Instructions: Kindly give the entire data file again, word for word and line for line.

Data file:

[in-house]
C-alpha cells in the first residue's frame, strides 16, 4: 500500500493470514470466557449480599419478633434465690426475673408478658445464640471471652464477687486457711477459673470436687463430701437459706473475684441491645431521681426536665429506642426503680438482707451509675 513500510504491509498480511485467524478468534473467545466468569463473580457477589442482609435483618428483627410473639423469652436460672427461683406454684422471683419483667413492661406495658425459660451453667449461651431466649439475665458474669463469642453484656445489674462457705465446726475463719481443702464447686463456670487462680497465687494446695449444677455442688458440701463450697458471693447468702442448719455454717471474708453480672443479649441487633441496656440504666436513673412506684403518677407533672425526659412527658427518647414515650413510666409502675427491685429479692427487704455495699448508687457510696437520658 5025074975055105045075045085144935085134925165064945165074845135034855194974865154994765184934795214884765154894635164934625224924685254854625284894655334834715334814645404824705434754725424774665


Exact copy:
[in-house]
C-alpha cells in the first residue's frame, strides 16, 4: 500500500493470514470466557449480599419478633434465690426475673408478658445464640471471652464477687486457711477459673470436687463430701437459706473475684441491645431521681426536665429506642426503680438482707451509675 513500510504491509498480511485467524478468534473467545466468569463473580457477589442482609435483618428483627410473639423469652436460672427461683406454684422471683419483667413492661406495658425459660451453667449461651431466649439475665458474669463469642453484656445489674462457705465446726475463719481443702464447686463456670487462680497465687494446695449444677455442688458440701463450697458471693447468702442448719455454717471474708453480672443479649441487633441496656440504666436513673412506684403518677407533672425526659412527658427518647414515650413510666409502675427491685429479692427487704455495699448508687457510696437520658 5025074975055105045075045085144935085134925165064945165074845135034855194974865154994765184934795214884765154894635164934625224924685254854625284894655334834715334814645404824705434754725424774665